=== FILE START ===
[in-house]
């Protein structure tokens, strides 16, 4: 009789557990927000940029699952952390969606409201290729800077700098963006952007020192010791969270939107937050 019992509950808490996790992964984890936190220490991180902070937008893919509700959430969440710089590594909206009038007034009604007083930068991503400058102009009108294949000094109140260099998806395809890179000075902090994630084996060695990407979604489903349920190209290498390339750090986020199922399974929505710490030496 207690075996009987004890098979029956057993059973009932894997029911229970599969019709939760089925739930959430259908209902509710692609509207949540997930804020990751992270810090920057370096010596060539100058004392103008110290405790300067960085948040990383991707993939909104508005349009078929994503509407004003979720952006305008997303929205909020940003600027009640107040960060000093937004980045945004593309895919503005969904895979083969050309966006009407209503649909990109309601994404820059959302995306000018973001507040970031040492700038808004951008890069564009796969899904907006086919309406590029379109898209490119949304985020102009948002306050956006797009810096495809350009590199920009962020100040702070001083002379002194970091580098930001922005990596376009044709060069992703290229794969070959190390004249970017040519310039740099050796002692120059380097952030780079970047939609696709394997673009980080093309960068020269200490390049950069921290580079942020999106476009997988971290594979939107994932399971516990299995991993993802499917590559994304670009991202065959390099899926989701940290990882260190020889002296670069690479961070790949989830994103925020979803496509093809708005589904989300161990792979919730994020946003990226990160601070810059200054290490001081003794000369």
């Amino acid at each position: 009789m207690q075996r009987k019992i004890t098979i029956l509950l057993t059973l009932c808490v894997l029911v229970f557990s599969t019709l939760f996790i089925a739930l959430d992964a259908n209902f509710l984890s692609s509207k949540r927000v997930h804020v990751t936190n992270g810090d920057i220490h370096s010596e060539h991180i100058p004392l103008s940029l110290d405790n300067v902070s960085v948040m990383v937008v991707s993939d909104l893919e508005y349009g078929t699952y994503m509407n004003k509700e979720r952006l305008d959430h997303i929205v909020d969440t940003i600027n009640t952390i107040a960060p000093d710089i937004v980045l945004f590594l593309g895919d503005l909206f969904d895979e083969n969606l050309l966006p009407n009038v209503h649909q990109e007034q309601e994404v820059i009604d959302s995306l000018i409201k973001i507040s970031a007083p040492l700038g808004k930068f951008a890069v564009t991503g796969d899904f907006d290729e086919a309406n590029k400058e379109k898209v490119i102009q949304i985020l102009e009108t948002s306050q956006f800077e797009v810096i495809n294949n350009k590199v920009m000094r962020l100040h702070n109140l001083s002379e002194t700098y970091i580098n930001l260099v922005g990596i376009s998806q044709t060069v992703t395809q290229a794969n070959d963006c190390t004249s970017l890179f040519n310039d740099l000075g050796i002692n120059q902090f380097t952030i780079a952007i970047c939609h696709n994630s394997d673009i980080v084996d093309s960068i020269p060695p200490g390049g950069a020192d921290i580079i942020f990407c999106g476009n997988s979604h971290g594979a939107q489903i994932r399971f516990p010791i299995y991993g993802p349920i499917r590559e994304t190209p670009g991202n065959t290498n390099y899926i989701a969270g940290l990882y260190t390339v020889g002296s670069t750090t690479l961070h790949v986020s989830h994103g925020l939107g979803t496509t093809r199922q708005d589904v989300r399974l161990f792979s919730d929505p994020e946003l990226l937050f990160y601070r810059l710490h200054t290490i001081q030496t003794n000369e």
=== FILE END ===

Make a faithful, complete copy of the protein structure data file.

[in-house]
């Protein structure tokens, strides 16, 4: 009789557990927000940029699952952390969606409201290729800077700098963006952007020192010791969270939107937050 019992509950808490996790992964984890936190220490991180902070937008893919509700959430969440710089590594909206009038007034009604007083930068991503400058102009009108294949000094109140260099998806395809890179000075902090994630084996060695990407979604489903349920190209290498390339750090986020199922399974929505710490030496 207690075996009987004890098979029956057993059973009932894997029911229970599969019709939760089925739930959430259908209902509710692609509207949540997930804020990751992270810090920057370096010596060539100058004392103008110290405790300067960085948040990383991707993939909104508005349009078929994503509407004003979720952006305008997303929205909020940003600027009640107040960060000093937004980045945004593309895919503005969904895979083969050309966006009407209503649909990109309601994404820059959302995306000018973001507040970031040492700038808004951008890069564009796969899904907006086919309406590029379109898209490119949304985020102009948002306050956006797009810096495809350009590199920009962020100040702070001083002379002194970091580098930001922005990596376009044709060069992703290229794969070959190390004249970017040519310039740099050796002692120059380097952030780079970047939609696709394997673009980080093309960068020269200490390049950069921290580079942020999106476009997988971290594979939107994932399971516990299995991993993802499917590559994304670009991202065959390099899926989701940290990882260190020889002296670069690479961070790949989830994103925020979803496509093809708005589904989300161990792979919730994020946003990226990160601070810059200054290490001081003794000369």
């Amino acid at each position: 009789m207690q075996r009987k019992i004890t098979i029956l509950l057993t059973l009932c808490v894997l029911v229970f557990s599969t019709l939760f996790i089925a739930l959430d992964a259908n209902f509710l984890s692609s509207k949540r927000v997930h804020v990751t936190n992270g810090d920057i220490h370096s010596e060539h991180i100058p004392l103008s940029l110290d405790n300067v902070s960085v948040m990383v937008v991707s993939d909104l893919e508005y349009g078929t699952y994503m509407n004003k509700e979720r952006l305008d959430h997303i929205v909020d969440t940003i600027n009640t952390i107040a960060p000093d710089i937004v980045l945004f590594l593309g895919d503005l909206f969904d895979e083969n969606l050309l966006p009407n009038v209503h649909q990109e007034q309601e994404v820059i009604d959302s995306l000018i409201k973001i507040s970031a007083p040492l700038g808004k930068f951008a890069v564009t991503g796969d899904f907006d290729e086919a309406n590029k400058e379109k898209v490119i102009q949304i985020l102009e009108t948002s306050q956006f800077e797009v810096i495809n294949n350009k590199v920009m000094r962020l100040h702070n109140l001083s002379e002194t700098y970091i580098n930001l260099v922005g990596i376009s998806q044709t060069v992703t395809q290229a794969n070959d963006c190390t004249s970017l890179f040519n310039d740099l000075g050796i002692n120059q902090f380097t952030i780079a952007i970047c939609h696709n994630s394997d673009i980080v084996d093309s960068i020269p060695p200490g390049g950069a020192d921290i580079i942020f990407c999106g476009n997988s979604h971290g594979a939107q489903i994932r399971f516990p010791i299995y991993g993802p349920i499917r590559e994304t190209p670009g991202n065959t290498n390099y899926i989701a969270g940290l990882y260190t390339v020889g002296s670069t750090t690479l961070h790949v986020s989830h994103g925020l939107g979803t496509t093809r199922q708005d589904v989300r399974l161990f792979s919730d929505p994020e946003l990226l937050f990160y601070r810059l710490h200054t290490i001081q030496t003794n000369e």